Zimbabwean police have forcibly dispersed crowds protesting against plans by the central bank to re-introduce local banknotes in the country which is suffering from a harsh economic downturn.
Police fired tear gas and water canon on the crowd that numbered around 100 marching through the streets of the capital Harare. They were heading towards the central bank before the riot police dispersed the procession.
A similar protest earlier this month by unemployed graduates and a group denouncing a government plan to introduce bond notes in the face of dollar scarcity was also dispersed by police wielding batons and firing water canons.
We do not intend to adopt a single currency, but we will continue to bolster the strength of the multi-currency system.
Bond notes are currency notes that are supposed to have the same value as the dollar.The government has failed to pay salaries of workers due to cash shortages.
Citizens are worried about the Zimbabwe Central Bank’s plans to introduce banknotes also referred to as bond notes, in October with the aim of easing acute dollar shortage.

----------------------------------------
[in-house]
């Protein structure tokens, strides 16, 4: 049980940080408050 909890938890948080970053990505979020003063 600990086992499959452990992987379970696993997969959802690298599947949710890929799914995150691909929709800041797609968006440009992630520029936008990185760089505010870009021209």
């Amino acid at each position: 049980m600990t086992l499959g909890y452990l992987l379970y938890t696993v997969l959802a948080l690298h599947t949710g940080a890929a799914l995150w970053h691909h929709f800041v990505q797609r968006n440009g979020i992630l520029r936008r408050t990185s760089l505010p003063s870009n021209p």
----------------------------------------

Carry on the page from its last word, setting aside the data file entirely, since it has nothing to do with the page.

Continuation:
Their fear stems from the possibility of the move leading to rampant money printing as happened eight years ago when inflation hit 500% wiping out people’s savings and pensions.
The Zanu-PF government has in the recent past faced a number of anti-government protests from different quarters. The agitations are largely against the worsening economic conditions in the country.
The Zimbabwean government has said months back that it would not adopt a sole official trading unit. According to the Finance and Economic Development Minister, Patrick Chinamasa, the government would maintain a multi-currency regime.
‘‘We do not intend to adopt a single currency, but we will continue to bolster the strength of the multi-currency system,’‘ the minister said.
He said the bond notes would not be imposed on anyone who did not want to use them, adding that their introduction would not mean the return of the Zimbabwean dollar either. He also said that the issuance of the notes would be consistent with export receipts.